By WAYNE SAVAGE, entertainment writer
Monday, February 11, 2013
It has been seven years since the fire; seven years since a mother and son died in the attic; seven years since Edward locked the door.Seven years later, he still sits in the room below, tormented by their ghosts, refusing to accept they are gone.
So begins And Then The Dark, Michael Lesslie’s psychological terror laced thriller which gets its world premiere at Ipswich’s New Wolsey tonight.
“That’s very much the set up for the ghost play part of it as it were; there was a terrible accident, the husband and father of the people missing in the accident and presumed dead is haunted by it, but haunted by a reason beyond [just] that. A sense of guilt starts to come to bear today as a plot gradually unravels that has a more present threat than something seven years ago.”
And that’s all you are getting re the plot.
Michael came up with idea after talking with CMP, with whom he adapted the acclaimed West End play Swimming With Sharks, about why nobody was staging old style thrillers like Ghost Train, Gaslight and Rope.
One of the things he enjoyed about Swimming With Sharks was that it was comic; if the audience were laughing he’d pull it off, it was a visceral, immediate reaction. When he started reading thrillers and horrors, he realised scaring people was the same thing.
“I got excited about what would it take to do something that was really traditional but felt contemporary, wouldn’t it be great to maximise the idea of the audience in the room, go ‘right, let’s stick the conventions, let’s make it a single room, let’s make the drama run in real time like a gradual choke hold on the audience’.”
All the best of the old plays have a contemporary anxiety at their heart, he says.
“I don’t want to give too much away but I thought the trust or distrust of a younger generation and a fear of increasing nihilism today, a lack of faith in the world beyond us when so much has been discovered and everything can be rationalised by science so what’s happened to faith? Can you still believe and as a result can you still believe in ghosts.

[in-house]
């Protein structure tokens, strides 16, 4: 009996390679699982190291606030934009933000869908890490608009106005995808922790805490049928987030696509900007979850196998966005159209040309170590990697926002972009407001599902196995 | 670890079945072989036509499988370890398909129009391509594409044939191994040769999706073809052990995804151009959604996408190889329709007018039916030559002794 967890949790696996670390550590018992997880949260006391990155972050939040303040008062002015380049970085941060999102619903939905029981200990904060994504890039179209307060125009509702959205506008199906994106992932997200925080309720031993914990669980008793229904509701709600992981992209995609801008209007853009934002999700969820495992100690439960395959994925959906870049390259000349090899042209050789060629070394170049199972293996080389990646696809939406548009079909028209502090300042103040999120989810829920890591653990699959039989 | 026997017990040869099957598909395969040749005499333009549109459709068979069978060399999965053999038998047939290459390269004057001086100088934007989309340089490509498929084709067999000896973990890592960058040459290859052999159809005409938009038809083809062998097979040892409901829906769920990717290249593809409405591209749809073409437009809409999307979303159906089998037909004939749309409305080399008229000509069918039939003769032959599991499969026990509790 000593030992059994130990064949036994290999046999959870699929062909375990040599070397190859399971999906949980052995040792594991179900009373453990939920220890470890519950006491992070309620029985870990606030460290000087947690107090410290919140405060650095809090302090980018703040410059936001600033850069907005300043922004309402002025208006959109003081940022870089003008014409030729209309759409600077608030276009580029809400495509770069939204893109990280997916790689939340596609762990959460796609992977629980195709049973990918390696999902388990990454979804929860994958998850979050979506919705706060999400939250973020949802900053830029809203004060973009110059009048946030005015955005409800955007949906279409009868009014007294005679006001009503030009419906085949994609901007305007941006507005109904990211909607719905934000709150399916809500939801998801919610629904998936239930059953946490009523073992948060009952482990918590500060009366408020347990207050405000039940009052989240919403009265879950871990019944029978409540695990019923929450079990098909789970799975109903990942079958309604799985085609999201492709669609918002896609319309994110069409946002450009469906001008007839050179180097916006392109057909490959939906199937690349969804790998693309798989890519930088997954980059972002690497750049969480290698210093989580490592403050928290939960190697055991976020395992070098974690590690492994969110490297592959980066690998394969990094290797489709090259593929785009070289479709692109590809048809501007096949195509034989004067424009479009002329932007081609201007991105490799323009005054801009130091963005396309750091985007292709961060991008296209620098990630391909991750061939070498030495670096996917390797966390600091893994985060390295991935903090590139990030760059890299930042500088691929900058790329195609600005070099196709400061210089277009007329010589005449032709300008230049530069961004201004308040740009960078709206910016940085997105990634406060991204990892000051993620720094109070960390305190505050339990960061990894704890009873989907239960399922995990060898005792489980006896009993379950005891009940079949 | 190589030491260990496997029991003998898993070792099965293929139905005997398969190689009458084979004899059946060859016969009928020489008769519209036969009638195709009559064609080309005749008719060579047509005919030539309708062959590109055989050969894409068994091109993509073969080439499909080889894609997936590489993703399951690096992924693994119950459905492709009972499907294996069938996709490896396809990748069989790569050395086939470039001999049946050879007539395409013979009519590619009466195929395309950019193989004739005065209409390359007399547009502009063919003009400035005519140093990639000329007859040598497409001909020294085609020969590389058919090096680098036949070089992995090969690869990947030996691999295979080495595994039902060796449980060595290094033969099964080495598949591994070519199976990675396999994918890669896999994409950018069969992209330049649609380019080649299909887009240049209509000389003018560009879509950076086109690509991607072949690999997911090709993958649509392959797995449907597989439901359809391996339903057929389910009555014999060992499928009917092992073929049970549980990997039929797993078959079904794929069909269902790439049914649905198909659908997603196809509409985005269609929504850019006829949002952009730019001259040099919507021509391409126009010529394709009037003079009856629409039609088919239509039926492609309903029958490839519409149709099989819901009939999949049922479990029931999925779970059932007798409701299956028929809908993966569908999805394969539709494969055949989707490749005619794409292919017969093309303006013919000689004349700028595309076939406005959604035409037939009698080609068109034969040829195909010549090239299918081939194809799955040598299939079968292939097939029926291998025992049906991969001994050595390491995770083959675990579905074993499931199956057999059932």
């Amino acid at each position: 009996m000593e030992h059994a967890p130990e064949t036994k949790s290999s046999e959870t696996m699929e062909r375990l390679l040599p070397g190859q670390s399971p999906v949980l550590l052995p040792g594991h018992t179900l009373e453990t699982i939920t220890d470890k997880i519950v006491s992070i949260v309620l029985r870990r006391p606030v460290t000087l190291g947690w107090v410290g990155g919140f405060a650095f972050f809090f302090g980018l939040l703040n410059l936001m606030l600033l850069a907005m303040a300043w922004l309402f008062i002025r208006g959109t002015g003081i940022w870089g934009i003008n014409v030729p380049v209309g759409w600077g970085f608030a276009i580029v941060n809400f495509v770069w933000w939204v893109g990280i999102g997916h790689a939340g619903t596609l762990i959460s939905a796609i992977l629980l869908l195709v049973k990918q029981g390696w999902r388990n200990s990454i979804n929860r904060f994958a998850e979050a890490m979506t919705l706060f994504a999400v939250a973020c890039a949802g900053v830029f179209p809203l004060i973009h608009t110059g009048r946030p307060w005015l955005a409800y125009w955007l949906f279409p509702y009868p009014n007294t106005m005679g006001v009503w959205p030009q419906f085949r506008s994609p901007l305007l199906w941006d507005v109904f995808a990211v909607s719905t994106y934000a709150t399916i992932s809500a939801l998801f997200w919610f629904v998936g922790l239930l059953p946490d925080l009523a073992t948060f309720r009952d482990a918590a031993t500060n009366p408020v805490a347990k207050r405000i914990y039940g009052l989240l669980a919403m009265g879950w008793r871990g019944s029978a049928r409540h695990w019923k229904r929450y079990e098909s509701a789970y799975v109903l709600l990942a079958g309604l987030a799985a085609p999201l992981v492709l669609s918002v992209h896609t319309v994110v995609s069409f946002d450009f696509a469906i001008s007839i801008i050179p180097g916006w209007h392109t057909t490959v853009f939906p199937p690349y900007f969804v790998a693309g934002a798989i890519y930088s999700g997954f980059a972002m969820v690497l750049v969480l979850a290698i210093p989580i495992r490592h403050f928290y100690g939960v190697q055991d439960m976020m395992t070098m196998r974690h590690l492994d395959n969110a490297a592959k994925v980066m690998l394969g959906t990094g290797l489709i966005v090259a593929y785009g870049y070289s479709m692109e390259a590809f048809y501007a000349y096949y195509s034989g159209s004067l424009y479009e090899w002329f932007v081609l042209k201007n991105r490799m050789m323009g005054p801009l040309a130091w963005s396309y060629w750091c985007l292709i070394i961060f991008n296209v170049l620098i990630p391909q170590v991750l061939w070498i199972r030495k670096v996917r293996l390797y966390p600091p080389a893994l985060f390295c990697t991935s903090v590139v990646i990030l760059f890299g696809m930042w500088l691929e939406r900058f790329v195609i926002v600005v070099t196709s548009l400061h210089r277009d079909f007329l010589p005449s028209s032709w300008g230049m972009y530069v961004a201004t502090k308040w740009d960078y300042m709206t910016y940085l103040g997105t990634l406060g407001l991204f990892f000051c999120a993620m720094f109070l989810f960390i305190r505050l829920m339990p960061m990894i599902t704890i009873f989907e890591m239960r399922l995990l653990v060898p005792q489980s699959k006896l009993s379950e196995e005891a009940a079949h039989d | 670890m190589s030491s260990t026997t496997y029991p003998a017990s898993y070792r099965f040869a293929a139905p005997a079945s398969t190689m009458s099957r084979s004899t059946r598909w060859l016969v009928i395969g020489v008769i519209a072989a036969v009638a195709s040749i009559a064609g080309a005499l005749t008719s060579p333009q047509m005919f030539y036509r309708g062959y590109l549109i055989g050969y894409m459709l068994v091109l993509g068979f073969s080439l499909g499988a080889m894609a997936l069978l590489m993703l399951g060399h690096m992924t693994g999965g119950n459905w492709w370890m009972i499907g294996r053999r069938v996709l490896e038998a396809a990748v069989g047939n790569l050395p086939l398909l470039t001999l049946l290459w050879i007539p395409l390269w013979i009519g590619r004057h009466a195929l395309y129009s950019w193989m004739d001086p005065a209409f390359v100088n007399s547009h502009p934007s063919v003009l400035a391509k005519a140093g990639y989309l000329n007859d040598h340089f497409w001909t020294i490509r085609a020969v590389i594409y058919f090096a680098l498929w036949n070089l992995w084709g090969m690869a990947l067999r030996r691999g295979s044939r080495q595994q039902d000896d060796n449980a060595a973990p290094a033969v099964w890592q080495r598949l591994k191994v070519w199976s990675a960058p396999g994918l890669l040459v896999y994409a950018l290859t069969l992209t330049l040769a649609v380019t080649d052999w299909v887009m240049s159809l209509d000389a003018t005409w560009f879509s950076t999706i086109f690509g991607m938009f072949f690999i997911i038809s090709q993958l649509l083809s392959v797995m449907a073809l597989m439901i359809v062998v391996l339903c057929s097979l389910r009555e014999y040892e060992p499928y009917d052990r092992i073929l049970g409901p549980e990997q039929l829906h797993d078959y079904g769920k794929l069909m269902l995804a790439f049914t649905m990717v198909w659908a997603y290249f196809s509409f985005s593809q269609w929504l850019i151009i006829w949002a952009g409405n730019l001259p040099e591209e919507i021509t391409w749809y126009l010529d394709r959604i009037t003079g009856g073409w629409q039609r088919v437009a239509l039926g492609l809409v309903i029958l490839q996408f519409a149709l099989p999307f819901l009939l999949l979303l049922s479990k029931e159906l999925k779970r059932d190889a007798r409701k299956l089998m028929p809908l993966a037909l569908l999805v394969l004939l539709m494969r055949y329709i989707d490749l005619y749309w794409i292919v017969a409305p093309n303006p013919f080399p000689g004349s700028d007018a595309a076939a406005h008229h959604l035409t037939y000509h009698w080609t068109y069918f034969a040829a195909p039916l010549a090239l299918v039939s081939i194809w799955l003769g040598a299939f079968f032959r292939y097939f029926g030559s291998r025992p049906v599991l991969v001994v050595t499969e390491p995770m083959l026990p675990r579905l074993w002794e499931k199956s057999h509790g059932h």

“Also on a human level.. you asked what scares the actors, one of the things that scares me the most is regret. I looked at all these old ghost plays and they’re all about regret. You look at thrillers and they’re all about the present something coming to get you so marrying the two of them and bringing regret to bear today for a character was a real challenge. I’m as excited and nervous as the cast, waiting to see if it works or not.”
In this day of high budget TV shows, films and computer games, is it harder to scare people face-to-face?
“I’m going to shoot myself in the foot here but I think the stage is the most effective way of doing it. I wouldn’t say it’s the most effective way of the scare lasting, film and novels can land a scare with you and truly haunt you for weeks. [But] being in the room with the thing terrifying you... that’s scary.”
So, what can audiences expect?
“I think they can expect a thrilling night out in the theatre, an entertaining ride that takes them on a journey but one also with real characters at its heart and that’s hopefully moving and gives them something to think about. First and foremost it’s meant to be a ball, you’re meant to have a good night out in a kind of scary thrilling way.”
And Then The Dark runs at Ipswich’s New Wolsey Theatre until March 2.